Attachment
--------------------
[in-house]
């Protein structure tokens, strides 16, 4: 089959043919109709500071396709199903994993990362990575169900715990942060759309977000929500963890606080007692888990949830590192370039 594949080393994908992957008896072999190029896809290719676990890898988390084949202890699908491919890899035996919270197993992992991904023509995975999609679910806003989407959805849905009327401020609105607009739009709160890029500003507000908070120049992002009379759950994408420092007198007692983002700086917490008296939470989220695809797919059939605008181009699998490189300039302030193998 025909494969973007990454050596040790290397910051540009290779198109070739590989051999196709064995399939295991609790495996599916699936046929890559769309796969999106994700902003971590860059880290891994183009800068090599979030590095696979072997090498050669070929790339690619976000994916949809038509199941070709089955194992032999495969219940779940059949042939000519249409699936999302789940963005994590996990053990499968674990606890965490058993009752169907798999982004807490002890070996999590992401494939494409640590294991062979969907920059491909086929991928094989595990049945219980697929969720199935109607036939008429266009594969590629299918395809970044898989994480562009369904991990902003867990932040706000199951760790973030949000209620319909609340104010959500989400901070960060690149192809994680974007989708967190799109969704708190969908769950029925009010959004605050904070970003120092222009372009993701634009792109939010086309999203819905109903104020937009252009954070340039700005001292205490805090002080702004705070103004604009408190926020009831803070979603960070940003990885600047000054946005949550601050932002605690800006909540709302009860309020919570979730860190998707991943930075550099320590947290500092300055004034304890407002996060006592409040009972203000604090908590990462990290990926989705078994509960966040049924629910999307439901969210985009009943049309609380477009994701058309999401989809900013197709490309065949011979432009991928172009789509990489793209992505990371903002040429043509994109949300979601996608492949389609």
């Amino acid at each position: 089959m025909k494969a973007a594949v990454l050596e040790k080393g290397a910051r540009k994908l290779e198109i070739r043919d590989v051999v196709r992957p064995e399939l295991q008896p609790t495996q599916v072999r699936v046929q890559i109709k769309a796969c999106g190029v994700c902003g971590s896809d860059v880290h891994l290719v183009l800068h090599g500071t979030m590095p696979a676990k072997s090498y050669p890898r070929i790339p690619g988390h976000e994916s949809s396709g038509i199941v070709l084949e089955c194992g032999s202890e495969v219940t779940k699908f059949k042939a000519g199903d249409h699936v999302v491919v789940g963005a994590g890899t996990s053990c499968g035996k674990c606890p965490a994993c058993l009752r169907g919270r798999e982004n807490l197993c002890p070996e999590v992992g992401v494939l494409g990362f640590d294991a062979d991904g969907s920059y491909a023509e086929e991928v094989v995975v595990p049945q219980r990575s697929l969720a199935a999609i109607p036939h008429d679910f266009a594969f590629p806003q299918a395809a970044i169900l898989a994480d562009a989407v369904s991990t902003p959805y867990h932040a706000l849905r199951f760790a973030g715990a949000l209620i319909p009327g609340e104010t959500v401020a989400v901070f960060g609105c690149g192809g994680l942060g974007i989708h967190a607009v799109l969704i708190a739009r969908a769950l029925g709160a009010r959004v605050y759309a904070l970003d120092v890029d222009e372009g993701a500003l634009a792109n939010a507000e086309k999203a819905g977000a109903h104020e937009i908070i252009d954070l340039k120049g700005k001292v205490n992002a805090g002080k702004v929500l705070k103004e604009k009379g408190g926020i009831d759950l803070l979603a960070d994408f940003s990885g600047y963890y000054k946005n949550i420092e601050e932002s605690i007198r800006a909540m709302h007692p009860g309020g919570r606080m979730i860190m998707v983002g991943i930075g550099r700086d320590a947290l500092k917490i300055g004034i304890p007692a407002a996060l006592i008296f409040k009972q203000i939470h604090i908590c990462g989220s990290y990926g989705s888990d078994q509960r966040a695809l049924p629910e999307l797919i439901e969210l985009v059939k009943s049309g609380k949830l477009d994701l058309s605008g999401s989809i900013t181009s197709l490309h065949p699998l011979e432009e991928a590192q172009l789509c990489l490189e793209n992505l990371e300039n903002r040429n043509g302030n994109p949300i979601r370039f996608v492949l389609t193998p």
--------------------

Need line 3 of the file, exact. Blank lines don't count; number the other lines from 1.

């Amino acid at each position: 089959m025909k494969a973007a594949v990454l050596e040790k080393g290397a910051r540009k994908l290779e198109i070739r043919d590989v051999v196709r992957p064995e399939l295991q008896p609790t495996q599916v072999r699936v046929q890559i109709k769309a796969c999106g190029v994700c902003g971590s896809d860059v880290h891994l290719v183009l800068h090599g500071t979030m590095p696979a676990k072997s090498y050669p890898r070929i790339p690619g988390h976000e994916s949809s396709g038509i199941v070709l084949e089955c194992g032999s202890e495969v219940t779940k699908f059949k042939a000519g199903d249409h699936v999302v491919v789940g963005a994590g890899t996990s053990c499968g035996k674990c606890p965490a994993c058993l009752r169907g919270r798999e982004n807490l197993c002890p070996e999590v992992g992401v494939l494409g990362f640590d294991a062979d991904g969907s920059y491909a023509e086929e991928v094989v995975v595990p049945q219980r990575s697929l969720a199935a999609i109607p036939h008429d679910f266009a594969f590629p806003q299918a395809a970044i169900l898989a994480d562009a989407v369904s991990t902003p959805y867990h932040a706000l849905r199951f760790a973030g715990a949000l209620i319909p009327g609340e104010t959500v401020a989400v901070f960060g609105c690149g192809g994680l942060g974007i989708h967190a607009v799109l969704i708190a739009r969908a769950l029925g709160a009010r959004v605050y759309a904070l970003d120092v890029d222009e372009g993701a500003l634009a792109n939010a507000e086309k999203a819905g977000a109903h104020e937009i908070i252009d954070l340039k120049g700005k001292v205490n992002a805090g002080k702004v929500l705070k103004e604009k009379g408190g926020i009831d759950l803070l979603a960070d994408f940003s990885g600047y963890y000054k946005n949550i420092e601050e932002s605690i007198r800006a909540m709302h007692p009860g309020g919570r606080m979730i860190m998707v983002g991943i930075g550099r700086d320590a947290l500092k917490i300055g004034i304890p007692a407002a996060l006592i008296f409040k009972q203000i939470h604090i908590c990462g989220s990290y990926g989705s888990d078994q509960r966040a695809l049924p629910e999307l797919i439901e969210l985009v059939k009943s049309g609380k949830l477009d994701l058309s605008g999401s989809i900013t181009s197709l490309h065949p699998l011979e432009e991928a590192q172009l789509c990489l490189e793209n992505l990371e300039n903002r040429n043509g302030n994109p949300i979601r370039f996608v492949l389609t193998p």